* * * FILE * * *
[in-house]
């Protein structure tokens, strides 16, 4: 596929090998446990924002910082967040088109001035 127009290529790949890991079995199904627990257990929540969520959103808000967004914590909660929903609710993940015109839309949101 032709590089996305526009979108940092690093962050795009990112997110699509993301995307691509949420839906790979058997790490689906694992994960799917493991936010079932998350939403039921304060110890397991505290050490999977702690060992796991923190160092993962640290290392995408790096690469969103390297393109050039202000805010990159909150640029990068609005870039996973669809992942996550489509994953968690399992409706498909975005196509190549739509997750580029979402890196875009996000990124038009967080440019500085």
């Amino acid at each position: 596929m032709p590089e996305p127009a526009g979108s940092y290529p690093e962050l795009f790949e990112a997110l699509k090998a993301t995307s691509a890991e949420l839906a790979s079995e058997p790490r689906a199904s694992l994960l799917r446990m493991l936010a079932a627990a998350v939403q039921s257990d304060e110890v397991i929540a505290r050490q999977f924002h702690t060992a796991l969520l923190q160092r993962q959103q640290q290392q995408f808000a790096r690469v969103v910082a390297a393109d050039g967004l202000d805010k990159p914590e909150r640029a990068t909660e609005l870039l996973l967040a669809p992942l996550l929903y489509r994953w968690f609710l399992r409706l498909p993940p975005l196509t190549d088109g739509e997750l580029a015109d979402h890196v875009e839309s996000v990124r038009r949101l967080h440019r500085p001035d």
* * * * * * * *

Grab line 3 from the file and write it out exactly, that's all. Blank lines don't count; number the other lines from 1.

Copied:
């Amino acid at each position: 596929m032709p590089e996305p127009a526009g979108s940092y290529p690093e962050l795009f790949e990112a997110l699509k090998a993301t995307s691509a890991e949420l839906a790979s079995e058997p790490r689906a199904s694992l994960l799917r446990m493991l936010a079932a627990a998350v939403q039921s257990d304060e110890v397991i929540a505290r050490q999977f924002h702690t060992a796991l969520l923190q160092r993962q959103q640290q290392q995408f808000a790096r690469v969103v910082a390297a393109d050039g967004l202000d805010k990159p914590e909150r640029a990068t909660e609005l870039l996973l967040a669809p992942l996550l929903y489509r994953w968690f609710l399992r409706l498909p993940p975005l196509t190549d088109g739509e997750l580029a015109d979402h890196v875009e839309s996000v990124r038009r949101l967080h440019r500085p001035d």